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Executive, NASS must synergise on $29.9 billion loan request

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In most democracies, parliamentary gridlock stems from opposing views on issues by lawmakers of the ruling party/coalition and those of the opposition. 

However, this happens when the government lacks the controlling majority in the legislature.

Not infrequent, though, is stalemate spearheaded or encouraged by lawmakers of the government in power even with its majority in the parliament. 

This is an indication of fissures within the ruling party.

This latter scenario exemplifies today’s Nigeria’s National Assembly in which the government “supposedly” has a majority that can help see through its proposals before the legislature. But it hasn’t really worked that way!

Recall that the background to the inauguration of the Assembly was laced with intrigues. 

The Senators of the ruling All Progressives Congress (APC) allegedly traded the position of the Deputy Sentence President to the opposition Peoples Democratic Party (PDP), in order to garner majority votes to elect the Senate President. 

This was because the APC, which had its nominees for the principal positions in the Assembly, refused to back the aspirations of the current leaders of the legislature.

Things have never been the same between the executive and the legislature, especially the Senate, as the APC caucuses have to invariably defer to the PDP minority caucuses to sustain their positions. 

And they did this during the composition of the Standing Committees, with “most juicy” committees going to the PDP members. 

This gives rise to the insinuation that the opposition PDP is actually controlling the National Assembly because were the members to withdraw their support, the leadership of the Assembly would collapse immediately.

Though it appeared otherwise, the screening and approval of minister-nominees earlier on in the administration was at the behest of the PDP Senators.

These Senators equally showed their strength during the consideration of the 2016 Budget that was allegedly “padded” to give the Muhammadu Buhari-led APC government a “bloody nose.”

The same old politics is reportedly playing out in the consideration of the $29.9bn foreign loan request President Buhari sent to the National Assembly, which rejected the request on technical ground of insufficient information to work with. 

But Senate President Bukola Saraki, the other day pleaded with Nigerians not to politicise the matter, saying the loan request was a “work in progress.”

Saraki’s admonition came in the wake of strong reactions across Nigeria, for and against the loan. 

While many people, including the opposition PDP and Labour Party (LP) hailed the Senate decision on the loan request, majority of others accused the Senate leadership of again poking its fingers in the eyes of the executive.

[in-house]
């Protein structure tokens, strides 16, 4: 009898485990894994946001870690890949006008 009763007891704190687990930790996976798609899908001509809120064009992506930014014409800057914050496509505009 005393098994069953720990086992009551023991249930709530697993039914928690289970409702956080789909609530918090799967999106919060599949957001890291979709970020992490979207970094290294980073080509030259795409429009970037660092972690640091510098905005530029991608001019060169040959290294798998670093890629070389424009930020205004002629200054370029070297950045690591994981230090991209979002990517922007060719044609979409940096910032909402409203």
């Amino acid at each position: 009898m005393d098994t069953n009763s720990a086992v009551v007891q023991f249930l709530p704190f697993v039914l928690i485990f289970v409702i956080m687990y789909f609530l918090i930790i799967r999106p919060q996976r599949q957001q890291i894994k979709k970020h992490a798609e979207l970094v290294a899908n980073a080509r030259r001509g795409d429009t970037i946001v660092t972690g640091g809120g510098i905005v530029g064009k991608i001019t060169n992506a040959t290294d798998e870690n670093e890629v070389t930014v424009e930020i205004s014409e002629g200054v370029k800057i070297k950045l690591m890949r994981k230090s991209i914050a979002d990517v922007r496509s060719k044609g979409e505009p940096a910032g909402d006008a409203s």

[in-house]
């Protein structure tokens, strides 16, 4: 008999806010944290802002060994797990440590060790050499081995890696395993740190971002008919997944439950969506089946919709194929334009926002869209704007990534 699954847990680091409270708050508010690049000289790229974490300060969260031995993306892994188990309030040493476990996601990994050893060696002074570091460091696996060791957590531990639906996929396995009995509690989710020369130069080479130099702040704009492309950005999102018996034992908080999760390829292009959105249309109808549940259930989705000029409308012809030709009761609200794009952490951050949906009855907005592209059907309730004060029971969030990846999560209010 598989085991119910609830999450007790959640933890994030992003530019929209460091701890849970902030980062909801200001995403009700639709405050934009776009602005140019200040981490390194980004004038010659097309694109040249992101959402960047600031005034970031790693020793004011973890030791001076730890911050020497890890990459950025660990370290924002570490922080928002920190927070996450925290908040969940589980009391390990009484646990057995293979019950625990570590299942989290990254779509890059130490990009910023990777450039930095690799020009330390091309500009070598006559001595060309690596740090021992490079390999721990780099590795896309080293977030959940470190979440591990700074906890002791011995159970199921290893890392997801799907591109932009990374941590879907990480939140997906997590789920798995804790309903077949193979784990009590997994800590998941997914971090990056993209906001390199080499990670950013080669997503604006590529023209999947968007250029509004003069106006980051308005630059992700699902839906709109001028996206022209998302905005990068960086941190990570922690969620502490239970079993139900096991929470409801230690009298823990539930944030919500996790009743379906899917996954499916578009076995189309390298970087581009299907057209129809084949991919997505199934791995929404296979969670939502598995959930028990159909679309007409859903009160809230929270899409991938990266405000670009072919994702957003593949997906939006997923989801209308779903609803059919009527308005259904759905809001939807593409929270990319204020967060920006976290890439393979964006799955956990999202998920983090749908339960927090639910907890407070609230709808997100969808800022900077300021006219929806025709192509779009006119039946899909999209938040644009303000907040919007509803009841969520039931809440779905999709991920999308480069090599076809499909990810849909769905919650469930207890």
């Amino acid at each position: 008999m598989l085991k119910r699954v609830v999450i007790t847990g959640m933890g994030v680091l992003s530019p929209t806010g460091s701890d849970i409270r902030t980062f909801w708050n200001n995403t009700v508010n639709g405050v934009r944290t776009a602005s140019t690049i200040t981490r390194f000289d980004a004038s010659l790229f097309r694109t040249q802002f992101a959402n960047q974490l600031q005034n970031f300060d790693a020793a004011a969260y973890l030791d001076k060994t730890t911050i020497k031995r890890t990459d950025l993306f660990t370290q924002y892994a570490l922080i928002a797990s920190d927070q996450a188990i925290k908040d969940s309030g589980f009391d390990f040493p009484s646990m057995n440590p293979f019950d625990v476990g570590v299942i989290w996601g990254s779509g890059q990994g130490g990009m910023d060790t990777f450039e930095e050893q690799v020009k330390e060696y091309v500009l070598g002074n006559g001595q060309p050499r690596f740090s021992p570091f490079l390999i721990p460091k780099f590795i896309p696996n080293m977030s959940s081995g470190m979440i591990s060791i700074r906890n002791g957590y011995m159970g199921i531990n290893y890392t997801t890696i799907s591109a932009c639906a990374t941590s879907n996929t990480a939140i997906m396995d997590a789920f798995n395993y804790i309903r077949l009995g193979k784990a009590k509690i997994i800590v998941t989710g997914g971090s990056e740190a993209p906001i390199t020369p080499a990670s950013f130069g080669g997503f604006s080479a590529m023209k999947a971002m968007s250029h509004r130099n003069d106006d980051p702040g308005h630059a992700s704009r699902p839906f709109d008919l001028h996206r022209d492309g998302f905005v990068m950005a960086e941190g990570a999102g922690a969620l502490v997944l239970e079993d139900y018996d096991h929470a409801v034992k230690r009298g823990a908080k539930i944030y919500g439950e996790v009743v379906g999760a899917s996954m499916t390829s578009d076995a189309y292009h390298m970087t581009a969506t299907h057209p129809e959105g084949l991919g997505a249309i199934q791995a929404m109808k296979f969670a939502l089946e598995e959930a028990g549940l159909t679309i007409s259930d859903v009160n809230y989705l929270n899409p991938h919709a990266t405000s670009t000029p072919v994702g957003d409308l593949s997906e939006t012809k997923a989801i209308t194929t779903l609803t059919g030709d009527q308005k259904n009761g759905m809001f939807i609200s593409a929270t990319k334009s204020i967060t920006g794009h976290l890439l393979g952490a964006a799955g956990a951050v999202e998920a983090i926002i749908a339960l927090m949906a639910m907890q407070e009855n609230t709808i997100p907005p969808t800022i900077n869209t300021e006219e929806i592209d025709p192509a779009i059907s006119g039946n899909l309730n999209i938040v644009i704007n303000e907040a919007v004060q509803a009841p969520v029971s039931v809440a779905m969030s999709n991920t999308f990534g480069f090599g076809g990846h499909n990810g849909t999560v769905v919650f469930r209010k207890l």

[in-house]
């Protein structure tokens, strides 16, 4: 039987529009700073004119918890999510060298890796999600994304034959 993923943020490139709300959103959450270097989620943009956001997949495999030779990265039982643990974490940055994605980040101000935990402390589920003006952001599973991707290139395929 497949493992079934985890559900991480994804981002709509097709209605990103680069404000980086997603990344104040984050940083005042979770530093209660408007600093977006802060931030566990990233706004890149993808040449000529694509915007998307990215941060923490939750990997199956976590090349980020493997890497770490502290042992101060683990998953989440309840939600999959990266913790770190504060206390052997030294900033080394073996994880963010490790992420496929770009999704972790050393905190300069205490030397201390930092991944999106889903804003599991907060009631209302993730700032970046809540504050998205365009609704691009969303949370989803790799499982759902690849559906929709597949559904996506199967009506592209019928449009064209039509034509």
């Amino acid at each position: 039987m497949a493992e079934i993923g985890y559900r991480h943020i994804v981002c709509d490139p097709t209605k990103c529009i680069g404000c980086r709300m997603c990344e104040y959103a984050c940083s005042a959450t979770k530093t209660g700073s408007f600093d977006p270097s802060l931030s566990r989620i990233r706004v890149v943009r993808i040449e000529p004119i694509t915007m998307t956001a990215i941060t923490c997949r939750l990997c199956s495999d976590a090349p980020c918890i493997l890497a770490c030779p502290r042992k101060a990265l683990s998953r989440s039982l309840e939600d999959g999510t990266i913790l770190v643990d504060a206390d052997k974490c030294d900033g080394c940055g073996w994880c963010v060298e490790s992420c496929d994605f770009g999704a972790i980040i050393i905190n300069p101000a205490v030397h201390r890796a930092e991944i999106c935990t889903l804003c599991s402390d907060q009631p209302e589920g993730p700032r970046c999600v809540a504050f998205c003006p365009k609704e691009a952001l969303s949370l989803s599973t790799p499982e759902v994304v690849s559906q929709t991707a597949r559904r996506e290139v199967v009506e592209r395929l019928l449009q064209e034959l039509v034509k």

Well, while it’s not unusual for appropriating for expenditure on major projects to evoke such emotive reactions from the people, government must address the many questions its request has thrown up, so as to assuage the genuine concerns of the people over external borrowings they believe, rightly or wrongly, have no direct or immediate positive bearing on their lives or their zones.

Such questions include :

* Of what relevance are the projects to the socio-economic development of the country?

* Why borrowing $29.9bn that would almost quadruple the country’s external loan overhang of about $11.3bn to $41.162bn in just three years?

* What is the percentage of the loan to the debt-to-GDP-ratio? Will it overshoot the 40 percent suggested for emerging and developing economies?

* Why does government not explore an international concession package to execute the projects?

* Is the borrowing part of the estimates in the 2016 Appropriation Act? If not, where did this one spring from?

* Did the government do due diligence on the timeline, the cost line, and the percentage of interest on the loan, and the means of its repayment?

* Why borrowing from multilateral agencies with high interest rates rather than from the International Monetary Fund (IMF), which recently announced zero interest on its loans?

* Besides borrowing, are there no other areas of finding funds, such as taxes, to implement the projects?

* Does the loan cover all segments of the polity – in this case, taking care of the needs of the zones of the federation? If not, why not?

* With public officials’ propensity for financial indiscipline, will the loan not constitute another cesspool of corruption?

These and many more questions, whose answers ought to presage President Buhari’s letter to the National Assembly, must now be addressed before the government resubmit the proposals to the Assembly.

Yet, what are the issues in contention in the loan saga?

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